A store converted into a multicoloured home
Jacopo Carli (Eutropia Architettura)
“Space, light and colour were the guiding principles of our project to convert a former household goods store into a small home,” explained architect Jacopo Carli from the Florence-based practice Eutropia Architettura when describing the renovation and change of use project for a store in the town of Regello near Florence. “The original space was a large, empty store, its height reduced by the presence of a false ceiling,” he continued. “It was a blank slate without any specific characteristics but with all the opportunities that an empty canvas presents to the designer. The biggest challenge was to create all the necessary living areas without compromising the quality of the original open-plan space, which we did by exploiting the large clearances and heights and using mezzanines for functional specialisation while maintaining spatial continuity.”
To optimise the available spaces, the architect chose to reduce the size of the bathrooms while maximising the open-plan living and socialisation spaces. Multifunctionality was one of the key design criteria behind the process of spatial definition. The kitchen storage units are incorporated into the space below the staircase leading to the mezzanine, a choice that underscores the close relationship between interior design and architecture.
Light also plays a key role in enhancing certain specific spaces and as a tool for enhancing daily living comfort and well-being. Commenting on the relationship between light and design, Jacopo Carli said: “The key to optimising the usage of surfaces was the fifth façade, in other words the roof. By using ceiling windows and sun pipes, we allowed natural light to flow into the entire apartment, even reaching the innermost spaces which were not illuminated by the large windows opening onto the private garden.”
After determining the layout of the spaces and adopting the requisite plant upgrades and structural modifications, the next step was to think about the finishes – including the surface coverings and colours – with the aim of giving a strong identity to the entire project. “The finishes further emphasise spatial and functional choices made to optimise quality in terms of emotional appeal and practicality,” explained Carli. “We envisage the choice of finishings and materials as a way of conveying to our customers the ideas that we draw on paper. Because the quality of life of the end user is always at the centre of our projects, we chose wood for the living and sleeping areas, hexagonal ceramic tiles to create a sense of traditional identity and decoration in the kitchen, and other bold coloured tiles to characterise the aesthetic and functional qualities of the two bathrooms.”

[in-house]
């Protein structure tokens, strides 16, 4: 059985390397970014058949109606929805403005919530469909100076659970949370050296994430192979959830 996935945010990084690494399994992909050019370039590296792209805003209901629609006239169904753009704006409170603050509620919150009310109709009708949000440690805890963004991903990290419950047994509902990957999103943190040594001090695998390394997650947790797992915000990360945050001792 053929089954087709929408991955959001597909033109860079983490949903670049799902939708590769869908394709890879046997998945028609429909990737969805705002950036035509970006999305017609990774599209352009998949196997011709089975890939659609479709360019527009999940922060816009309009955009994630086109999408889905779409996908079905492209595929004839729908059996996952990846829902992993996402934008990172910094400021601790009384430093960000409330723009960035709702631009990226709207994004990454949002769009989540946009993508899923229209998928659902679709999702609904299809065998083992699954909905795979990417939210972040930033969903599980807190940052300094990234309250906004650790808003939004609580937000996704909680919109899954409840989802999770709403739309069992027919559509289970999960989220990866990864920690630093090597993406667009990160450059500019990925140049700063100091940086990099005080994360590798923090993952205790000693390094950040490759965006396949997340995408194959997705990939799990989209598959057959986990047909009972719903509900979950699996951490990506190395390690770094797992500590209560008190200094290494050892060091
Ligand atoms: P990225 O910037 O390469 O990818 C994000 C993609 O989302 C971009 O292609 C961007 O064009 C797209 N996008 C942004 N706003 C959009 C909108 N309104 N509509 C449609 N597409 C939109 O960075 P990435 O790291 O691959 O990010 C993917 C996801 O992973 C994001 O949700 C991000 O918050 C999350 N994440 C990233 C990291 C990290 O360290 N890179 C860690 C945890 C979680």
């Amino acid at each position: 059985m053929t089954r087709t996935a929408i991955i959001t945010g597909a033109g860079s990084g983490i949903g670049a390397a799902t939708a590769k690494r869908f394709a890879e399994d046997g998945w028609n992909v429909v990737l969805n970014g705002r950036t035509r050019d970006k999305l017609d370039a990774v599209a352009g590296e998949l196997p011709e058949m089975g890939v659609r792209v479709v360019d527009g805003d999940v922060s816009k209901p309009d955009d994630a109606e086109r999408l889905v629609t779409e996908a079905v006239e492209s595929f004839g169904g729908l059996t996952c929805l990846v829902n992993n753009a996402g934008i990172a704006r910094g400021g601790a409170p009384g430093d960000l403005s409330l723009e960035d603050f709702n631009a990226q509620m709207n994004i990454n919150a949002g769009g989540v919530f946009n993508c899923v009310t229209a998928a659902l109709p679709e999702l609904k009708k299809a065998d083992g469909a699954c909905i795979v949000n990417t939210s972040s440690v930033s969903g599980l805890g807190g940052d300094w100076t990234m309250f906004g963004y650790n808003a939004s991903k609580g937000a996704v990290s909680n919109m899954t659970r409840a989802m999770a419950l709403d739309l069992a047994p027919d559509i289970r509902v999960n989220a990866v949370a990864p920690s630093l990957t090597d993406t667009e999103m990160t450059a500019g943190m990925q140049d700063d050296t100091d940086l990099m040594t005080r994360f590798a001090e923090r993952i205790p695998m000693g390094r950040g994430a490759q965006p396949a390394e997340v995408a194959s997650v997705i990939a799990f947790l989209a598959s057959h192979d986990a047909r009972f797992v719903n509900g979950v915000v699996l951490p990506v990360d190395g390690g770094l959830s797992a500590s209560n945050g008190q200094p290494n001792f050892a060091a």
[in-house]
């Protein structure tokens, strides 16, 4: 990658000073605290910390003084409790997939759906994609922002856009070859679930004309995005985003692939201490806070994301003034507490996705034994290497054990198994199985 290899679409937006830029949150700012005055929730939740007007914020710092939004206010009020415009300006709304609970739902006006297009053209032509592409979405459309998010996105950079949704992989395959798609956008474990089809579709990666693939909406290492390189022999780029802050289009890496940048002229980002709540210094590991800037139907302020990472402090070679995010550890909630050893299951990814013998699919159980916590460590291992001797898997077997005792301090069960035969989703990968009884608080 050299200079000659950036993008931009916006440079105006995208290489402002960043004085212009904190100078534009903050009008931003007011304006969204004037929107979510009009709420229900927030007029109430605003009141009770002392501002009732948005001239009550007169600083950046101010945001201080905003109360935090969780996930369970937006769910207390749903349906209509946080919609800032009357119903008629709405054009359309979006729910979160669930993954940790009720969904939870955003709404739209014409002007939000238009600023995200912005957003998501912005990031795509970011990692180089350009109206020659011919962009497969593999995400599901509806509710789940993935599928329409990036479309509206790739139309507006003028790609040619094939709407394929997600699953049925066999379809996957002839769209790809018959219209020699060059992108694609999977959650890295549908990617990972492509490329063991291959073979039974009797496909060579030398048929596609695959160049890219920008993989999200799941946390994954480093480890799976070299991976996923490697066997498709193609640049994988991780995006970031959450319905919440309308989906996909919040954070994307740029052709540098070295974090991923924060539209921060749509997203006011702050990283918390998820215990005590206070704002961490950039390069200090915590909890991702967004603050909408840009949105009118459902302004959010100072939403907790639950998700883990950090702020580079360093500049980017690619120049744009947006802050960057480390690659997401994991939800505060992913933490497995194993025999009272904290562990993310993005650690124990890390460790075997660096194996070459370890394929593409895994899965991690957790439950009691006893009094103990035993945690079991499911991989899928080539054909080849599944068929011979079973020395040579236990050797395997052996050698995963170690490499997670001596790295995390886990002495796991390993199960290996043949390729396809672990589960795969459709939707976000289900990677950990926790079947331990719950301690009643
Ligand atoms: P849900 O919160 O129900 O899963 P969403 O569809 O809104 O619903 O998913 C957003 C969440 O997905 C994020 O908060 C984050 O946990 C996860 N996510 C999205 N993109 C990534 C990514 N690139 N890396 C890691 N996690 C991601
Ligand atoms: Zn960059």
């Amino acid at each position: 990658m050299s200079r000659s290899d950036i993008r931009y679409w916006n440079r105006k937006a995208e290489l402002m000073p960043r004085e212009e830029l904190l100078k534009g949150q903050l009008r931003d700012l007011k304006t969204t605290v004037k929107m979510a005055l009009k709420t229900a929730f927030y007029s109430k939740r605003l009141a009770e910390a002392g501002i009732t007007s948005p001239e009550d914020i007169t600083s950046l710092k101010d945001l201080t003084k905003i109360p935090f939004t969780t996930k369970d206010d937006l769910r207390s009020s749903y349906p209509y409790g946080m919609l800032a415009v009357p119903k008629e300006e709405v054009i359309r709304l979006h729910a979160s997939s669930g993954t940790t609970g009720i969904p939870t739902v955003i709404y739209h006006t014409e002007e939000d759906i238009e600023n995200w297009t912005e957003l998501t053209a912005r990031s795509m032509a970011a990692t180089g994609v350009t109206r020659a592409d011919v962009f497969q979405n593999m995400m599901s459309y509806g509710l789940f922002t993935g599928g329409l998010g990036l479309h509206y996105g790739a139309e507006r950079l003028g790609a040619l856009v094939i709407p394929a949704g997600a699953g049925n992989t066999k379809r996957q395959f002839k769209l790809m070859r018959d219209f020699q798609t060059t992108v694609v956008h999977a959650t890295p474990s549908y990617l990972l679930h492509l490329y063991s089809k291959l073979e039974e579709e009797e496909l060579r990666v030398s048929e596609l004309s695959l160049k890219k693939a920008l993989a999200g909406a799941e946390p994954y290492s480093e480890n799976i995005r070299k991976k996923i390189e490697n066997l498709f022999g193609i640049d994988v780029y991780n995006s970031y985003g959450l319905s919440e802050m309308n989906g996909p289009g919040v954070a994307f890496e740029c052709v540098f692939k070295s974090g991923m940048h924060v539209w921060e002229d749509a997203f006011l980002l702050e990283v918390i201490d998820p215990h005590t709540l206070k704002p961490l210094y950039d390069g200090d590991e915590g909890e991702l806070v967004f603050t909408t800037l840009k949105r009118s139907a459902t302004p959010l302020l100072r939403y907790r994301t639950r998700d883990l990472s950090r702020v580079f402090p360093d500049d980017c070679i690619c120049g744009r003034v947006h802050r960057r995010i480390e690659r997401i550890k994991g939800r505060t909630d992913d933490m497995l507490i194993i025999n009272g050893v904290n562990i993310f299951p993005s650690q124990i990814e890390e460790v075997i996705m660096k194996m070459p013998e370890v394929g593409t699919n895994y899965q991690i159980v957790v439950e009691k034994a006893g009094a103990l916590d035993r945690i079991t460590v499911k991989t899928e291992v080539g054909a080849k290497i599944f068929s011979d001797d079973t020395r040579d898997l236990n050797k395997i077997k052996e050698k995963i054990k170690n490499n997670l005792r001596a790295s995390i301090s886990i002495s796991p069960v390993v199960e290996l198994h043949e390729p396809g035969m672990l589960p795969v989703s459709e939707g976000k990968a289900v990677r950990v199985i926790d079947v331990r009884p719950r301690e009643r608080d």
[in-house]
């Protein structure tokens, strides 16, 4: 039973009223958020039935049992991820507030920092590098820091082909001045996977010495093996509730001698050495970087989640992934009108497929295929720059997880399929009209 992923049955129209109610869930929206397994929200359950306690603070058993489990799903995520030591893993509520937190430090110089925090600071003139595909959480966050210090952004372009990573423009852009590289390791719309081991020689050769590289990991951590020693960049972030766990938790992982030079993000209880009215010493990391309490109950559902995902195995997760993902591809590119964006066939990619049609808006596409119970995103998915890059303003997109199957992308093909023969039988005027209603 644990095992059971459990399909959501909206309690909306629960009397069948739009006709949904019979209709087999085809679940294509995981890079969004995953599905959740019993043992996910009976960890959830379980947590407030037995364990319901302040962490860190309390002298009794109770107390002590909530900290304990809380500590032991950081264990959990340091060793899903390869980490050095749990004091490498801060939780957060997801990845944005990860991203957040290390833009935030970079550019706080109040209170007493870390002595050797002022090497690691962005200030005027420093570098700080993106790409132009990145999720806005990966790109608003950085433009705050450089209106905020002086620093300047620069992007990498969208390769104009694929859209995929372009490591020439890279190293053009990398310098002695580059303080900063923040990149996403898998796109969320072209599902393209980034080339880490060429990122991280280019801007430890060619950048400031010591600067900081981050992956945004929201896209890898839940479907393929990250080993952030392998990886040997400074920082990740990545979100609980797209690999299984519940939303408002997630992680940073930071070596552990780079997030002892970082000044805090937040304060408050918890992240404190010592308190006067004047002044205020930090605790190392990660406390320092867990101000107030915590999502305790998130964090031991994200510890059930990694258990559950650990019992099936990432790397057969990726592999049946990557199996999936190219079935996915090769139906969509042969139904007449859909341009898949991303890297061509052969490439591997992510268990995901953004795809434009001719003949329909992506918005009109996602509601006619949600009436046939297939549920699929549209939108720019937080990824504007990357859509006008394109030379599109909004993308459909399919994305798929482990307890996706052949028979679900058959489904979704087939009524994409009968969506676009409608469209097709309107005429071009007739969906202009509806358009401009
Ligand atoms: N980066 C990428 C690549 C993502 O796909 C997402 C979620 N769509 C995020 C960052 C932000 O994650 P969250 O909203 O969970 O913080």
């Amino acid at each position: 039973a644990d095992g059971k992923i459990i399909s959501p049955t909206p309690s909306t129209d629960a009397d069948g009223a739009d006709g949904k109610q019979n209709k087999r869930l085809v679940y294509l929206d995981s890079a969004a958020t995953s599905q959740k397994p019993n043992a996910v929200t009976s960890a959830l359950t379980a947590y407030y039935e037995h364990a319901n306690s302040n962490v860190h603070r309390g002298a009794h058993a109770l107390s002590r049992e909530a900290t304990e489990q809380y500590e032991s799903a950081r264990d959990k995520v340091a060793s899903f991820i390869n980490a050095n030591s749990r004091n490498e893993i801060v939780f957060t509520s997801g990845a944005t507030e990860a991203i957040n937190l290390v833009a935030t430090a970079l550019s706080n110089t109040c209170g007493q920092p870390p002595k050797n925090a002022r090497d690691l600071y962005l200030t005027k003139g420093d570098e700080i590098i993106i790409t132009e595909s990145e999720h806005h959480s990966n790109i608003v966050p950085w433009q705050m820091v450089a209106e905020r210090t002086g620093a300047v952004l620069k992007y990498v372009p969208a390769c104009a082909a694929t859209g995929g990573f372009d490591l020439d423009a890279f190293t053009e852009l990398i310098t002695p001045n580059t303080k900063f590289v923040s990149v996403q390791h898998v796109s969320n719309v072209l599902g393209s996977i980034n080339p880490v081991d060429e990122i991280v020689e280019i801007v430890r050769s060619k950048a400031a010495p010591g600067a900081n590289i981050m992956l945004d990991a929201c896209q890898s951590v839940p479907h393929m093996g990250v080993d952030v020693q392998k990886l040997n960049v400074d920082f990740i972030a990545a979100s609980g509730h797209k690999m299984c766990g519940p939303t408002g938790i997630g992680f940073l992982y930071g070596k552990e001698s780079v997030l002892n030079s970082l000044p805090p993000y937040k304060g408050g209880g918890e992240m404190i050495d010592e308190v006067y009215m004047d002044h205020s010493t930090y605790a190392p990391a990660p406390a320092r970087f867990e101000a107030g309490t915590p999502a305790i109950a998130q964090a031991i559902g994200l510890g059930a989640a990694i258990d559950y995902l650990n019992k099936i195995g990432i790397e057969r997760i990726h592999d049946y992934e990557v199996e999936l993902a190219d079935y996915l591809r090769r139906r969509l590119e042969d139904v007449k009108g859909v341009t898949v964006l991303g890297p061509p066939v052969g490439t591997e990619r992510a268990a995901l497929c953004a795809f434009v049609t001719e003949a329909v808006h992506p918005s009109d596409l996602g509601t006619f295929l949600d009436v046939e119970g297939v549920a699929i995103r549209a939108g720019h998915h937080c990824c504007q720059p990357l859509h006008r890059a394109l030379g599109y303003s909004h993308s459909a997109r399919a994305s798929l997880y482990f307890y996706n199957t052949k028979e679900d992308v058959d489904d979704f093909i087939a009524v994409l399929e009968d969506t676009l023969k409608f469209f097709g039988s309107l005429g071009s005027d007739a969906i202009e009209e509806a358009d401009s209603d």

In the kitchen we aimed to create a continuous design on the floor and walls that would mark a clear separation from the living room parquet. To achieve this, the architects chose Examatt porcelain tiles from Tonalite, including the Exatarget decoration with its traditional floral motif available in two different shades of grey.
Grigio Chiaro, Grigio Medio
Water absorpion (ISO 10545-3): 0,5%
Frost resistance (ISO 10545-12): conforme
Modulus of rupture and breaking strength (ISO 10545-4): 35 N/mm2
Thermal shock resistance (ISO 10545-9): conforme
Crazing resistance (ISO 10545-11): conforme
Linear thermal expansion (ISO 10545-8): conforme